CONGRATULATIONS to Ken Sutherland, who becomes the first Scot to attain the post of president within the vast empire that is Japanese conglomerate Toshiba.
Sutherland, who holds a PhD in image analysis from Edinburgh University and sits on the Scottish Government’s life sciences advisory board, becomes “president of Toshiba Medical Visualization Systems Europe Limited”.
The firm employs more than 100 boffins at its Edinburgh facility specialising in medical imaging systems such as CT and MRI scanners.
Sutherland has worked in senior roles for NCR and IndigoVision and in 2007 left his position as director with Telindus in Cambridge to head back to Scotland as research and development manager with Barco – subsequently acquired by Toshiba.
We suspect that Sutherland’s new job title is going to require an extended name-plate on the office door.
Toilet paper in firing line
Scottish Environmental Technology Network director Colin Cunningham is keen for people to cut down on unnecessary consumption, but his pet project to abolish one of life’s little luxuries may not go down smoothly with everyone.
He proposes a £1,000 “idiot tax” on the most highly-wasteful items and top of his list is… three-ply quilted toilet paper.
Cunningham hopes that one day such excesses will be consigned to museums, where children will marvel that we were once so profligate as to cut down trees for the fleeting feeling of comfort between the cheeks.
It was hard to gauge how much support his suggestion garnered among the lawyers and business leaders assembled at Anderson Strathern’s Edinburgh offices when he made his case during a debate at the launch of the EcoConnect Scottish forum last week.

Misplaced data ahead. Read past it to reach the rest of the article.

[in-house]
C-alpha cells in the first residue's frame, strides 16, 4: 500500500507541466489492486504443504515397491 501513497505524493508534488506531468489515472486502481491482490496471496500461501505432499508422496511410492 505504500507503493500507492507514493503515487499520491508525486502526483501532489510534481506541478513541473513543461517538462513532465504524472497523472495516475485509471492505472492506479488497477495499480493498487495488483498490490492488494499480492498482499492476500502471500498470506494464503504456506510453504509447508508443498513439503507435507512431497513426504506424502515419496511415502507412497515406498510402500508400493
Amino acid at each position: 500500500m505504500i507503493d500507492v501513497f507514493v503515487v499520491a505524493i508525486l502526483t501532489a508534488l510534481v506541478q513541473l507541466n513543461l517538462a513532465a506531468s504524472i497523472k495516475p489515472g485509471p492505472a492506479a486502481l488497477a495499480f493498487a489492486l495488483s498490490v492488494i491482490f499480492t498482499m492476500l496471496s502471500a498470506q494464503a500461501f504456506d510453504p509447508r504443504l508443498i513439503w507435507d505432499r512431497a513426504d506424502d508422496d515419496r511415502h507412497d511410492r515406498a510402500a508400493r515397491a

What’s in a name?
Choosing a company name is fraught with danger, as those behind the decision to rebrand Royal Mail as Consignia will attest.
But instead of spending thousands on external brand positioning experts, why not let fate decide? That’s what the directors of a high-tech antenna maker did 40 years ago when they set up the firm, which was recently bought by Aim-quoted electronic component supplier Solid State.
The founding Holliday family felt that “Holliday Engineering” didn’t have the right ring to it, so they decided to stick a pin in a map and ended up calling their Herefordshire-based company Q-par Angus. No prizes for working out which Perthshire town the pin landed on.
All hail Biggar fundraising
Alan Biggar has completed his epic trans-European drive for Teenage Cancer Trust, and has already raised £43,500, with more funds still to come in.
After a tour of the Six Nations’ rugby stadiums, the former head of Brewin Dolphin’s office in Edinburgh had to brave an unseasonal hail storm on his return to Scotland in his 1971 Morgan Plus Eight, with no sidescreens and no roof.